Proud moments of 2020
Major research breakthroughs, historic levels of donations, the Temple community coming together to fight COVID-19, and more, highlight the good to come out of this year.
We can easily define 2020 by the difficult days, weeks and months we all faced. But, as this year closes, we’re choosing to be defined by the positive moments. The Temple community, as always, persevered.
Here are some of our proudest moments of this year.
We made another major breakthrough in HIV research, getting us closer to the cure than ever before.
Research produced by a team led by Professor of Neuroscience Kamel Khalili and Associate Professor of Neuroscience Tricia Burdo further demonstrates how CRISPR gene-editing technology can be used to potentially cure HIV. The findings bring Temple scientists closer to performing clinical trials in patients.
A $3.8 million grant pushes Alzheimer’s research forward.
Researchers at the Alzheimer’s Center at Temple (ACT) now have a unique opportunity to explore cardiovascular risk factors for Alzheimer’s disease, thanks to a grant from the Pennsylvania Department of Health. This funding further positions the ACT as a national leader in dementia research.
Data analysis at Temple identified the first genome to transmit the coronavirus.
In the absence of “patient zero,” a Temple research team may have found the next best thing: The “mother” of all SARS-CoV-2 genomes and its early offspring strains, which have subsequently mutated and spread to dominate the world pandemic. Their work has provided new insights into the early mutational history of SARS-CoV-2.
We rose to the occasion to fight COVID-19 and turned the Liacouras Center into a surge medical facility for the Federal Emergency Management Agency (FEMA).
“We are truly Temple proud,” Philadelphia Mayor Jim Kenney said. “Temple did not hesitate when they were called.” At the same time that the Liacouras Center shifted gears to serve as an overflow facility, Ambler Campus was the site of the largest coronavirus testing facility in neighboring Montgomery County. At the time, the Ambler site was one of 37 such sites in the nation.
Healthcare workers at Temple University Hospital served on the front lines of the pandemic, and people from across the university came together to produce much-needed equipment for them.
Within days of hearing the call from Temple University Health System and other local hospitals running direly low on personal protective equipment amid the COVID-19 pandemic, a group of faculty, staff and students launched a bona fide wartime manufacturing operation to produce more. The Temple University COVID-19 Assistance Team got the operation up and running remotely, at a safe physical distance, to avoid further spread of the coronavirus.
And, some of our healthcare workers were among the first to receive the COVID-19 vaccine.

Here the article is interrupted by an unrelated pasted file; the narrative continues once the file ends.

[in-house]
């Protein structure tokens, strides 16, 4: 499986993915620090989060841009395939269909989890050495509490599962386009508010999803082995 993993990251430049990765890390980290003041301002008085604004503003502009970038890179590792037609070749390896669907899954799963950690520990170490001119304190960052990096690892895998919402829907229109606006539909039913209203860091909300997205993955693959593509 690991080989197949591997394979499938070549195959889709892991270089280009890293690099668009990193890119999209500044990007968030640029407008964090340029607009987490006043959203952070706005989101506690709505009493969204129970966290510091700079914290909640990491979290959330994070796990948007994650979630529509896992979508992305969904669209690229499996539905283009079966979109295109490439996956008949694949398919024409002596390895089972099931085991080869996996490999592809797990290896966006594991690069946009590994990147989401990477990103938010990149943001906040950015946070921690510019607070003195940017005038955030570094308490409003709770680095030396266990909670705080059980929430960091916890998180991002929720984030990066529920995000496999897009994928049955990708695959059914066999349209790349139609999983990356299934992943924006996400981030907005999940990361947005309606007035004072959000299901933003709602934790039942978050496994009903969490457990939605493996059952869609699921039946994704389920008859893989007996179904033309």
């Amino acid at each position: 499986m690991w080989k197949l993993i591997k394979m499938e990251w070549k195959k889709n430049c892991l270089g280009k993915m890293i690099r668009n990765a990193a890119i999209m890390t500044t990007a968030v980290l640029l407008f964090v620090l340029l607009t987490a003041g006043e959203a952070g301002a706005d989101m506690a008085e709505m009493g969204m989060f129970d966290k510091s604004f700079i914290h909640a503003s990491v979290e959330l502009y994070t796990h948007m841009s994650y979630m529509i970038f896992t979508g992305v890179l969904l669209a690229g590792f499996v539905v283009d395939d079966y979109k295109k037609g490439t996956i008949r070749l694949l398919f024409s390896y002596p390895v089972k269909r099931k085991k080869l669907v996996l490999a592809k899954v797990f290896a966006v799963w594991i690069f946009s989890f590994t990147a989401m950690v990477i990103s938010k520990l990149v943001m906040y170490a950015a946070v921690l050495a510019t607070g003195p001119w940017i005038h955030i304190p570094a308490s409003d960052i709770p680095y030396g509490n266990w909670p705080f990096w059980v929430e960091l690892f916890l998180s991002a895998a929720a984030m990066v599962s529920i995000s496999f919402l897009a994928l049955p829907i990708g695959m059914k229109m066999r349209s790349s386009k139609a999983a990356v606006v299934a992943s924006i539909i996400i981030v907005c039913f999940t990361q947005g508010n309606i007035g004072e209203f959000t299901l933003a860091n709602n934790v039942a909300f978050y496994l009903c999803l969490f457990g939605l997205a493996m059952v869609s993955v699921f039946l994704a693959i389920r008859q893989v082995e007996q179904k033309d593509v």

In mid-December, Temple Health distributed 2,000 doses of the Pfizer vaccine. The New York Times featured a photo of Temple’s first vaccinations on the front page of its Dec. 15 print edition.
In response to coronavirus concerns, fundraising reached historic levels.
Gifts made to the university during the fiscal year that ended June 30, 2020, totaled $107,774,007, surpassing the previous fundraising record set in fiscal year 2018 by more than $9 million. One of our favorite giving stories is thanks to Grammy award-winning singer and Philadelphia-area native P!nk. Her donation of $500,000 in support of healthcare workers at Temple University Hospital honored her mother, Judy Moore, who worked at the hospital for 18 years.|
We invested more $1 million in anti-racism education and programming at the university.
This funding will expand the university’s Department of Africology and African American Studies, create a Center for Anti-Racism Research, develop a bridge program for young people in North Philadelphia and build on Temple’s existing resources, among other initiatives.
Owls came together to fight against racial injustices, locally and abroad.
A group of Temple student-athletes joined together to release a statement advocating for change and formed a student organization to advance their cause. Owls For Justice will fight racism and social injustice by providing resources to educate Temple’s student-athletes, coaches and staff and facilitating initiatives to change the environment on campus for the better.
And in Japan, two TUJ students organized and led more than 3,5000 protesters in a march through Tokyo to spread awareness about racial discrimination in Japan and support protesters in America responding to George Floyd’s murder by police.
For the first time, the Bell Tower lights changed from cherry to green to honor Black History Month.
This was possible thanks to the effort by the Temple Student Government to make a Temple icon into a symbol of inclusivity.
Photography by: Ryan S. Brandenberg
Speaking of Temple icons, Charles Library celebrated its first birthday.
Since its opening, the library has received rave reviews in the media and won numerous awards, such as Best of Competition from the American Library Association’s 2020 Interior Design Award, Best of Year for Higher Education by Interior Design Magazine in 2019 and most recently earned LEED Gold certification.
Now, when you vote Philly you’ll get a Temple Made sticker.
A Tyler School of Art and Architecture student Kate Fisher designed the “I Voted” sticker that debuted across the city for the general election. Also, the Liacouras Center played a big role in Election Day this year, serving as one of eight satellite election offices in the entire city.
Photography by: Joseph V. Labolito
And, as always, our community shined through the challenges.
A first-year student co-founded a COVID-19 data visualization company, the first male student joined the Diamond Gems, Temple Health’s Amy Goldberg received the prestigious Philadelphia Award, an Owl made the Forbes 30 Under 30 list and so, so much more.